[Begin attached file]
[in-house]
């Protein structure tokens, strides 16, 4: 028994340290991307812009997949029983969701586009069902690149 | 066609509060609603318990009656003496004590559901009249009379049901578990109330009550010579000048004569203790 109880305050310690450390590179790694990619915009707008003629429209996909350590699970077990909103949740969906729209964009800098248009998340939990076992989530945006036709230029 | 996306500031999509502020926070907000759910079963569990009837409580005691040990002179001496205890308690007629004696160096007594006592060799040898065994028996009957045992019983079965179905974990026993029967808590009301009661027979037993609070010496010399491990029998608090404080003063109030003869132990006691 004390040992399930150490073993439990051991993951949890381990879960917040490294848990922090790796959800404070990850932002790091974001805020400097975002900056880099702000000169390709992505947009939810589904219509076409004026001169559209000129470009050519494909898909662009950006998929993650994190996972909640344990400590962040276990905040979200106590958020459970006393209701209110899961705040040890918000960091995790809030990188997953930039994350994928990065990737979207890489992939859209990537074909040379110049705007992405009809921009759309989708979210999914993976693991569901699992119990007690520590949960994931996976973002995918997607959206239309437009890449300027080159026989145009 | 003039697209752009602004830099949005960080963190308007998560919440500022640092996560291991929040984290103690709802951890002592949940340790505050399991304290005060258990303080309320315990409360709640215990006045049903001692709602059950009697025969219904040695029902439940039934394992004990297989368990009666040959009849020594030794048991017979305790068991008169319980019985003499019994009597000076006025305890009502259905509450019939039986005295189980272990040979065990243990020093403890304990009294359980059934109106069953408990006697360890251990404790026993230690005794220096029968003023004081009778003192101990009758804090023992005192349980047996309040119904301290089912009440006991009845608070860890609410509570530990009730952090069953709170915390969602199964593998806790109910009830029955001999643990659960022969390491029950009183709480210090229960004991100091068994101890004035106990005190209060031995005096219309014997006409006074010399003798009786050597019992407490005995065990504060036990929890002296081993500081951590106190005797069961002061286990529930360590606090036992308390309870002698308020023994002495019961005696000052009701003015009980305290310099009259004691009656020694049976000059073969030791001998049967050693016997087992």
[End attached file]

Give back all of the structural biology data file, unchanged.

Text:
[in-house]
């Protein structure tokens, strides 16, 4: 028994340290991307812009997949029983969701586009069902690149 | 066609509060609603318990009656003496004590559901009249009379049901578990109330009550010579000048004569203790 109880305050310690450390590179790694990619915009707008003629429209996909350590699970077990909103949740969906729209964009800098248009998340939990076992989530945006036709230029 | 996306500031999509502020926070907000759910079963569990009837409580005691040990002179001496205890308690007629004696160096007594006592060799040898065994028996009957045992019983079965179905974990026993029967808590009301009661027979037993609070010496010399491990029998608090404080003063109030003869132990006691 004390040992399930150490073993439990051991993951949890381990879960917040490294848990922090790796959800404070990850932002790091974001805020400097975002900056880099702000000169390709992505947009939810589904219509076409004026001169559209000129470009050519494909898909662009950006998929993650994190996972909640344990400590962040276990905040979200106590958020459970006393209701209110899961705040040890918000960091995790809030990188997953930039994350994928990065990737979207890489992939859209990537074909040379110049705007992405009809921009759309989708979210999914993976693991569901699992119990007690520590949960994931996976973002995918997607959206239309437009890449300027080159026989145009 | 003039697209752009602004830099949005960080963190308007998560919440500022640092996560291991929040984290103690709802951890002592949940340790505050399991304290005060258990303080309320315990409360709640215990006045049903001692709602059950009697025969219904040695029902439940039934394992004990297989368990009666040959009849020594030794048991017979305790068991008169319980019985003499019994009597000076006025305890009502259905509450019939039986005295189980272990040979065990243990020093403890304990009294359980059934109106069953408990006697360890251990404790026993230690005794220096029968003023004081009778003192101990009758804090023992005192349980047996309040119904301290089912009440006991009845608070860890609410509570530990009730952090069953709170915390969602199964593998806790109910009830029955001999643990659960022969390491029950009183709480210090229960004991100091068994101890004035106990005190209060031995005096219309014997006409006074010399003798009786050597019992407490005995065990504060036990929890002296081993500081951590106190005797069961002061286990529930360590606090036992308390309870002698308020023994002495019961005696000052009701003015009980305290310099009259004691009656020694049976000059073969030791001998049967050693016997087992």